A simple vortex model applied to an idealized rotor in sheared inflow
Abstract. A simple analytical vortex model is presented and used to study an idealized wind turbine rotor in uniform and sheared inflow, respectively. The work reveals that locally 1D momentum theory is valid for a non-uniformly loaded rotor in a sheared inflow. Hence the maximum local power coefficient (expressed with respect to the local, upstream velocity) of an ideal rotor is not affected by the presence of shear. We study the interaction between the wake vorticity generated by the rotor and the wind shear vorticity, and find that their mutual interaction results in no net generation of axial vorticity: the wake effects and the shear effects exactly cancel each other out. This means that there is no resulting cross-shear induced velocities and therefore also no cross-shear deflection of the wake in this model.
Mac Gaunaa et al.
Mac Gaunaa et al.
Mac Gaunaa et al.
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This paper presents a simplified vortex model for the analysis of influence on local power coefficient and wake behaviour of a sheared inflow. The paper begins by describing some contradicting results in the literature regarding the influence of sheared inflow on global power generation and wake behaviour as predicted by medium and high order numerical methods. The paper presents a relatively detailed description of an analytical model based on the treatment of the wake as a set of disjoint wake regions separated by infinitely thin vortex sheets. The analysis shows that a number of the results predicted by classical 1D momentum theory can be reproduced within this theory and thus certainly has scientific significance.
It is concluded that the results from 1D momentum theory as used within a BEM approach be applied locally and that global corrections such as average disc loading and induction should be avoided. It is furthermore concluded that, according to the herein presented theory, there should be no cross-shear deflection of the wake.
The reviewer finds that the conclusions made regarding model inconsistencies by applying rotor-averaged corrections are correct, and that under the assumptions of the model, no wake deflection should occur. In this sense this simpified theory represents a fundamental contribution to numerical treatments of wind turbine rotor and wake aerodynamics. Emphasis should be placed on the fact that this analysis is valid for an idealized rotor & conditions (for example the statement made in the abstract that locally 1D momentum theory is valid for non-uniformly loaded rotors may be somewhat ambitious). As with classical 1D momentum theory, underlying the simplified vortex model presented here are numerous physical assumptions. The vortex cylinder treament for example assumes a semi-infinite, inviscid vortex sheet. The analogies between the model types are certainly valuable, and as with classical 1D momentum theory, there is a suitable area of application for this theory.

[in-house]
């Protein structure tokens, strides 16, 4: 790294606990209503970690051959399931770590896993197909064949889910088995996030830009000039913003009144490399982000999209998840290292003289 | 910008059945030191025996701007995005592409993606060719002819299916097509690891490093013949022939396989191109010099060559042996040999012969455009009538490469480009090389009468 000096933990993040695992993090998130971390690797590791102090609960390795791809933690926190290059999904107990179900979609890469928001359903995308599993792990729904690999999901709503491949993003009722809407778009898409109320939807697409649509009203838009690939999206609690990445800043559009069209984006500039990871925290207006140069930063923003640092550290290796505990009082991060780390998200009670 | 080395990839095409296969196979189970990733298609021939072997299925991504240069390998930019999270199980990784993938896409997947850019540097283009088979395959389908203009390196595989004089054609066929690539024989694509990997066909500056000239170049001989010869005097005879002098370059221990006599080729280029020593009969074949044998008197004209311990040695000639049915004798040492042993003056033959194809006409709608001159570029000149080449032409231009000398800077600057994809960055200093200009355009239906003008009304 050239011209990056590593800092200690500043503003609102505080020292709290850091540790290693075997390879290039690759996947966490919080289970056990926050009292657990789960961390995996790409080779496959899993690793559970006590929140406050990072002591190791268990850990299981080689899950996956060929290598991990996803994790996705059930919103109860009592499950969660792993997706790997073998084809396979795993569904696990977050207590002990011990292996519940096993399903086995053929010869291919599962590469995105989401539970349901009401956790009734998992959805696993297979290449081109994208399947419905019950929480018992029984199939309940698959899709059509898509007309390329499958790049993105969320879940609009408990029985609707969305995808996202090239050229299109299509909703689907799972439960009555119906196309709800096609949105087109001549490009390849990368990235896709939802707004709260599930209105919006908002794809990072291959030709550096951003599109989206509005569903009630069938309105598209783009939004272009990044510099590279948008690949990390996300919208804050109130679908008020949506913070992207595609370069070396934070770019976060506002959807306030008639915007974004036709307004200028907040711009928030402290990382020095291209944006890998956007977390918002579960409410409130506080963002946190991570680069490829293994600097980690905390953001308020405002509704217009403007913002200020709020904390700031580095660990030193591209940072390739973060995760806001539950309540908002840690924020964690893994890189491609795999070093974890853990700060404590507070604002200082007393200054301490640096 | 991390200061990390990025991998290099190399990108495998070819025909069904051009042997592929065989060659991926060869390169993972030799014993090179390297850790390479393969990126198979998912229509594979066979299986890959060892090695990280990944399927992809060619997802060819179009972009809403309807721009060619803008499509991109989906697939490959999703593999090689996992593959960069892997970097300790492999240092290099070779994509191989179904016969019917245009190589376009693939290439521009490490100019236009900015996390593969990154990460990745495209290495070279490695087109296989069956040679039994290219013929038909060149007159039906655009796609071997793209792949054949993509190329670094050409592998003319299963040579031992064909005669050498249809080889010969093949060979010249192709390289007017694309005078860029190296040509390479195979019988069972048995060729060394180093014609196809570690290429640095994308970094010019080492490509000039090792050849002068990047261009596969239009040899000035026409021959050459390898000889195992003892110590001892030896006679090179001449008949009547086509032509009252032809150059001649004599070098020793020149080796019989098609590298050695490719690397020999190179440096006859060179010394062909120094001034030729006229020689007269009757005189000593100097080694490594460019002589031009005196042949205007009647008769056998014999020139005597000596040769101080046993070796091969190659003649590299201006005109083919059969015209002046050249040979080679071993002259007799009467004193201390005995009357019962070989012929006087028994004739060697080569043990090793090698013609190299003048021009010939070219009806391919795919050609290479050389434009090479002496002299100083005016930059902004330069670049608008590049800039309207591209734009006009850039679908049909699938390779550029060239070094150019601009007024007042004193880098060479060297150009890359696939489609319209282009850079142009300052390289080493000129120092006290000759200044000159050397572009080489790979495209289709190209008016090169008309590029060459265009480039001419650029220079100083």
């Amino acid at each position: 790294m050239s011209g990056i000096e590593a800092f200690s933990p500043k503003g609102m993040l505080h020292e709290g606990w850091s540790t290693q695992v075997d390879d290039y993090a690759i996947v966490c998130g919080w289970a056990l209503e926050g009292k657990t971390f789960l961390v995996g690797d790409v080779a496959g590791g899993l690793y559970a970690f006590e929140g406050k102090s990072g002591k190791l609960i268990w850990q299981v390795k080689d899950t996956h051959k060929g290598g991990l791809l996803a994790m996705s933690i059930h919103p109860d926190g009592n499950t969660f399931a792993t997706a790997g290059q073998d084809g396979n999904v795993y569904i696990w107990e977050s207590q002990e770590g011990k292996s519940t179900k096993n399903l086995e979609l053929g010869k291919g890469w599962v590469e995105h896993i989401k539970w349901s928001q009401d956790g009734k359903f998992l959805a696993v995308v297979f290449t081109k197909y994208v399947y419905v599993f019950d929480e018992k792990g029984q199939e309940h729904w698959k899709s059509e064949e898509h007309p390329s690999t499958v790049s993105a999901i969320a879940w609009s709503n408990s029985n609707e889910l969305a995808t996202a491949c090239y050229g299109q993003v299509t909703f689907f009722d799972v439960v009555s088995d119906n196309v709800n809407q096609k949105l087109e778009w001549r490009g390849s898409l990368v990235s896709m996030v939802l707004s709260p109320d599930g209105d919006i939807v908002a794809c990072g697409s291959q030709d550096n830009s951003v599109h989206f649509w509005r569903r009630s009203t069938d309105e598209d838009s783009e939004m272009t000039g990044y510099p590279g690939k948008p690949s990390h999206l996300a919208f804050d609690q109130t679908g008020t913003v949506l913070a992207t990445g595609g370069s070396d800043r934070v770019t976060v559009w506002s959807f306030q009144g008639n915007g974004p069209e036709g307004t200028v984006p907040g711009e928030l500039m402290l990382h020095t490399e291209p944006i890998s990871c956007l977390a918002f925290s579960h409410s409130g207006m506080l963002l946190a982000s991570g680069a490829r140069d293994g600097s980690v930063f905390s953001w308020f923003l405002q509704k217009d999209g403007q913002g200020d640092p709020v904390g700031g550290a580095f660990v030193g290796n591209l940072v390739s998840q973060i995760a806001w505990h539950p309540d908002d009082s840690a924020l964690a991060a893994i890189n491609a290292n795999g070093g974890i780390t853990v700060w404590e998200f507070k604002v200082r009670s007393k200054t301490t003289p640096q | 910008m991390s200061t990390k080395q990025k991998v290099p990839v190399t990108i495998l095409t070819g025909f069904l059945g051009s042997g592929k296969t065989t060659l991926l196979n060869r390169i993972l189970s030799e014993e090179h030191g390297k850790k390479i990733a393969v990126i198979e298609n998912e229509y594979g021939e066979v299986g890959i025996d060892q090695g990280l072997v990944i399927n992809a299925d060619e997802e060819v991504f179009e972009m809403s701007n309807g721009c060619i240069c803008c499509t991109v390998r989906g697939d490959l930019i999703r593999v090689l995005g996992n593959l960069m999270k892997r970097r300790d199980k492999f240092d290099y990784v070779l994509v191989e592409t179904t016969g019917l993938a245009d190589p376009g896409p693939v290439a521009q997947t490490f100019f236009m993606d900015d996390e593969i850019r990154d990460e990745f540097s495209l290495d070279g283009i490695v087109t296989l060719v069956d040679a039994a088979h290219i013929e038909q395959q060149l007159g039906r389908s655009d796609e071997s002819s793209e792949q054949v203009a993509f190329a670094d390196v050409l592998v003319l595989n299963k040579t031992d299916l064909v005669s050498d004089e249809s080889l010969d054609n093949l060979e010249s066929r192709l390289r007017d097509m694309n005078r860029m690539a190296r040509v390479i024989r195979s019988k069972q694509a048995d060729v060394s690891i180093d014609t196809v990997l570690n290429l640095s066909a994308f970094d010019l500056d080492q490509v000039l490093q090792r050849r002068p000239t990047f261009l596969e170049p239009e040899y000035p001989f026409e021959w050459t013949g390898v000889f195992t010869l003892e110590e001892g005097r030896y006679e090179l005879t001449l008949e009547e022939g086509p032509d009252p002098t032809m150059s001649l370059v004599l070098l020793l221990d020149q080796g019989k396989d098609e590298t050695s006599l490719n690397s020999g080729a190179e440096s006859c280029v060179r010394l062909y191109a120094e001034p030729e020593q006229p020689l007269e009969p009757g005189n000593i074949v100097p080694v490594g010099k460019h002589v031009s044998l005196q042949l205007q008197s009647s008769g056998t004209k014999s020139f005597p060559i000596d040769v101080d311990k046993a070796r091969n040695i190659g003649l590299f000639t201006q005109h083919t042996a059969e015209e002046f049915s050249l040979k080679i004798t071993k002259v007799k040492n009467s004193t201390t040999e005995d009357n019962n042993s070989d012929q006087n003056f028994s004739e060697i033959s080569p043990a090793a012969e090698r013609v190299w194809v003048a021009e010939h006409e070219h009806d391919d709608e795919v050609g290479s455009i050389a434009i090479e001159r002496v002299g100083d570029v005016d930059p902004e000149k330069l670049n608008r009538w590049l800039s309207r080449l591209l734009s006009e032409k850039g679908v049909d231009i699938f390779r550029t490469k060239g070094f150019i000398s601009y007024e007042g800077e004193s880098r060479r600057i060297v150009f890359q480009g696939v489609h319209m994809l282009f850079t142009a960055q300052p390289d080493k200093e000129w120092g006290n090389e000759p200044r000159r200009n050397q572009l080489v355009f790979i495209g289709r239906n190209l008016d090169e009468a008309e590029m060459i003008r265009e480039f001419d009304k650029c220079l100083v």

- Perhaps more emphasis should be placed on the model assumptions, in order to ensure that the theory is correctly applied in future works.
- Is the wake sheet suggested in Section 3.3 consistent with regards to Helmholtz's theorems?
- Suggest to use a different term than cylindrical to decribe disjoint wake regions. The theory has been applied to cylindrical sections in the literature, however in the work here this is applied to general "extrusions" of areas in the rotor plane.
- There appears to be an averaging across a full revolution required for the derivation of equation (8). Does this contradict the approach that distinct wake regions have distinct convection velocities?
There are a small number of typographical errors in the manuscript which are highlighted in the attached .pdf file.